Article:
LSOP Art of Science Contest — Spring 2021

This contest ran through April, 2021 and was open to all students enrolled in grades K-12 in a public or private school in the United States. Students were asked to submit an original science-inspired artistic composition in any field of science using any artistic medium. Entrants connected with Colorado State University students and staff to help them develop ideas for their entries. Every entry was evaluated by our team of CSU students and staff, and every entrant will receive detailed feedback on their submissions. Winners will receive certificates and awesome prizes!

For the latest on the Art of Science contest, please click here. Thank you to all who entered and congratulations to the winners!

Best in Show

by Lina Meddah, 10th grade, The Vanguard School

My name is Lina Meddah and my project is named Photosynthesis. I painted a unique perspective on the process of photosynthesis. I painted a neck, shoulders, and a flower blossoming from the neck. The purpose for this is to put emphasis towards the plant and remind everyone that it is also alive. I also painted the parts of Photosynthesis around the plant. This shows the process that the flower goes through during photosynthesis, specifically how carbon dioxide and water cause the plants to synthesize their food.


  1. The reference i used for my painting of the process of photosynthesis was my Holt Chemistry textbook. The picture and description about photosynthesis I used for my project can be found on page 734.

Best Entry by an Elementary Student

The Amazing Dalmatian Creation
by Pepper Lynch, 2nd grade, Prospect Ridge Academy

This is my zoology picture that describes the Amazing Creation that the Dalmatian is. One of my very favorite kinds of dogs!

Best Visual Art Composition

The Splendor of Autumn
by Chloe Beaudreau, 11th grade, Carnegie Vanguard High School

Every fall we relish the brilliant colors that seep into our forests and natural landscapes—the beautiful hues of orange, red, and yellow that remind us of pumpkins and Thanksgiving. It’s as if the Earth is preparing nature for the upcoming festivities, but what process really occurs to change the color of leaves as the seasons transition? Because of changes in temperature and the length of daylight, leaves stop their food-making process. This means that chlorophyll, the special chemical that absorbs energy from sunlight for the process of photosynthesis, breaks down. Since chlorophyll is also a green pigment, the green of the leaves is reduced and the other pigments—carotenoids, xanthophylls, and anthocyanins become visible. I created this painting out of oil paints to highlight not only the beauty of Fall, but the magical colors it consists of. I was inspired to make this when I learned about chlorophyll and pigments in biology class.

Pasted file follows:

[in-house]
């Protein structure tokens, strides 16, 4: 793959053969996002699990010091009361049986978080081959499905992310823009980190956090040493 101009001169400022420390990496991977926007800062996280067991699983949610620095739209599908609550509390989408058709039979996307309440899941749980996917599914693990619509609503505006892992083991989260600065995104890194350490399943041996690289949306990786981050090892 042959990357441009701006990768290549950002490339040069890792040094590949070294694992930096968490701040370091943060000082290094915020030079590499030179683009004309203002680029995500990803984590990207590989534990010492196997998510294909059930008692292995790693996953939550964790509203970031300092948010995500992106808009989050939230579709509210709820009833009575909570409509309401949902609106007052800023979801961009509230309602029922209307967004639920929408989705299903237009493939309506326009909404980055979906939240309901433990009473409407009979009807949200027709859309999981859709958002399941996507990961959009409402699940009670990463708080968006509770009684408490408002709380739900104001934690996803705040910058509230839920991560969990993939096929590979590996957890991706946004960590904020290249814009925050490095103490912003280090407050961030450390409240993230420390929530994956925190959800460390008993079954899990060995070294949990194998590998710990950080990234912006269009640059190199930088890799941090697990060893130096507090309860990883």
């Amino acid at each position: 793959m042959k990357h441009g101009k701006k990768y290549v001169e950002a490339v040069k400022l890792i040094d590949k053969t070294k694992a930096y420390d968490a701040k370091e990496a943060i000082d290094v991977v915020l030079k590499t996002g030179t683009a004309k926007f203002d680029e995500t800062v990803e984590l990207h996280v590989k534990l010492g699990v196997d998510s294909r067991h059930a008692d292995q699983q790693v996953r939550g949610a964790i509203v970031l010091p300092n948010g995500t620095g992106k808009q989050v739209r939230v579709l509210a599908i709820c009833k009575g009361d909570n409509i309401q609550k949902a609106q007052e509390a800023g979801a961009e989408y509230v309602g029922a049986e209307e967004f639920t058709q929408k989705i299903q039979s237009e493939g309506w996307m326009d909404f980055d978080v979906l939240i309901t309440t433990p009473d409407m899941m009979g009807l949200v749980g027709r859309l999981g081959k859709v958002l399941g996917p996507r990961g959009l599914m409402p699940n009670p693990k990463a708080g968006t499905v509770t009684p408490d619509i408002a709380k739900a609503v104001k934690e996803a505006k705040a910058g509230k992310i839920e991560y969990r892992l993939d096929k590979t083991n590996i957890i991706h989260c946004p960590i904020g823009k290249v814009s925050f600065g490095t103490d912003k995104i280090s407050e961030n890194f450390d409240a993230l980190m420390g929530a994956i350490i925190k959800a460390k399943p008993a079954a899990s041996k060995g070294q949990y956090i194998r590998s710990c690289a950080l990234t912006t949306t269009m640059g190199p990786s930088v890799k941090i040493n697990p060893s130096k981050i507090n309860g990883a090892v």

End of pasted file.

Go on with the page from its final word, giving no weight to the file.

Best Representation of a Scientific Concept, Experiment, or Achievement

Why Doesn’t Sink Water Flow Evenly?
by Sarah Smith, 11th grade, The Vanguard School

Have you ever wondered why the water does not come straight down from the sink, but gradually gets narrower as it gets closer to the basin of the sink? The answer lies, as the video explains, in the principles of conservation of energy and continuity. When we apply the principle conservation of energy to the water flow, we discover that the velocity of the water stream is greater at the bottom than at the top. Once we know that, we can use the continuity equation to demonstrate how the stream of water is narrower at the bottom than at the top. However, is does deserve mention that some sinks have faucets with special lips that negate this. Nevertheless, for most sinks, the demonstration holds true, and is a great opportunity to learn a little bit more about science!


  1. Britannica, The Editors of Encyclopaedia. “Potential energy”. Encyclopedia Britannica, 26 May. 2020, Accessed 6 April 2021.